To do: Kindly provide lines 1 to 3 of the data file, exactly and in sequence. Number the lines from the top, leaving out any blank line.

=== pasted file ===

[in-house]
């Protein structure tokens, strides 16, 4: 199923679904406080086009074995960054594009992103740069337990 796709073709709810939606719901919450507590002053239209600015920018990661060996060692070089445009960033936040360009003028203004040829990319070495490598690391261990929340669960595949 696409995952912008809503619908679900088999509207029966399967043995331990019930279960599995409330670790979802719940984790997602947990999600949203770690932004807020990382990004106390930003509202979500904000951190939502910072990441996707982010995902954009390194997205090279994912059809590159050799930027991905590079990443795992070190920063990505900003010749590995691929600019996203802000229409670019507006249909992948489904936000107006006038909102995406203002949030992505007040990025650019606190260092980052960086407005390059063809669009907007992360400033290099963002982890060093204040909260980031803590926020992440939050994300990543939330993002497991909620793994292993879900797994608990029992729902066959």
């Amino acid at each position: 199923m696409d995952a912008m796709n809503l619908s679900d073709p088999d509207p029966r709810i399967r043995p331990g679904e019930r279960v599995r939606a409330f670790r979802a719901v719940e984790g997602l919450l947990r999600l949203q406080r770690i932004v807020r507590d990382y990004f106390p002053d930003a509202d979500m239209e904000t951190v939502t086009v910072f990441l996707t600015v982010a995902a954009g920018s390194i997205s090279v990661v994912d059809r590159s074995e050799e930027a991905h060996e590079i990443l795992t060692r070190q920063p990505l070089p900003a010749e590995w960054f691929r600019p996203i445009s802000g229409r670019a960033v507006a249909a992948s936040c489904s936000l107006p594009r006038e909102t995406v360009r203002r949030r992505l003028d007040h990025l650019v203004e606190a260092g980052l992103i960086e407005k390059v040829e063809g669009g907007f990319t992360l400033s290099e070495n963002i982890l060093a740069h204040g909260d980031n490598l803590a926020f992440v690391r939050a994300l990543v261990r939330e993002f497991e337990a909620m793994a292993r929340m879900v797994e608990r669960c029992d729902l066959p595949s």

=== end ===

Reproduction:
[in-house]
């Protein structure tokens, strides 16, 4: 199923679904406080086009074995960054594009992103740069337990 796709073709709810939606719901919450507590002053239209600015920018990661060996060692070089445009960033936040360009003028203004040829990319070495490598690391261990929340669960595949 696409995952912008809503619908679900088999509207029966399967043995331990019930279960599995409330670790979802719940984790997602947990999600949203770690932004807020990382990004106390930003509202979500904000951190939502910072990441996707982010995902954009390194997205090279994912059809590159050799930027991905590079990443795992070190920063990505900003010749590995691929600019996203802000229409670019507006249909992948489904936000107006006038909102995406203002949030992505007040990025650019606190260092980052960086407005390059063809669009907007992360400033290099963002982890060093204040909260980031803590926020992440939050994300990543939330993002497991909620793994292993879900797994608990029992729902066959």
């Amino acid at each position: 199923m696409d995952a912008m796709n809503l619908s679900d073709p088999d509207p029966r709810i399967r043995p331990g679904e019930r279960v599995r939606a409330f670790r979802a719901v719940e984790g997602l919450l947990r999600l949203q406080r770690i932004v807020r507590d990382y990004f106390p002053d930003a509202d979500m239209e904000t951190v939502t086009v910072f990441l996707t600015v982010a995902a954009g920018s390194i997205s090279v990661v994912d059809r590159s074995e050799e930027a991905h060996e590079i990443l795992t060692r070190q920063p990505l070089p900003a010749e590995w960054f691929r600019p996203i445009s802000g229409r670019a960033v507006a249909a992948s936040c489904s936000l107006p594009r006038e909102t995406v360009r203002r949030r992505l003028d007040h990025l650019v203004e606190a260092g980052l992103i960086e407005k390059v040829e063809g669009g907007f990319t992360l400033s290099e070495n963002i982890l060093a740069h204040g909260d980031n490598l803590a926020f992440v690391r939050a994300l990543v261990r939330e993002f497991e337990a909620m793994a292993r929340m879900v797994e608990r669960c029992d729902l066959p595949s």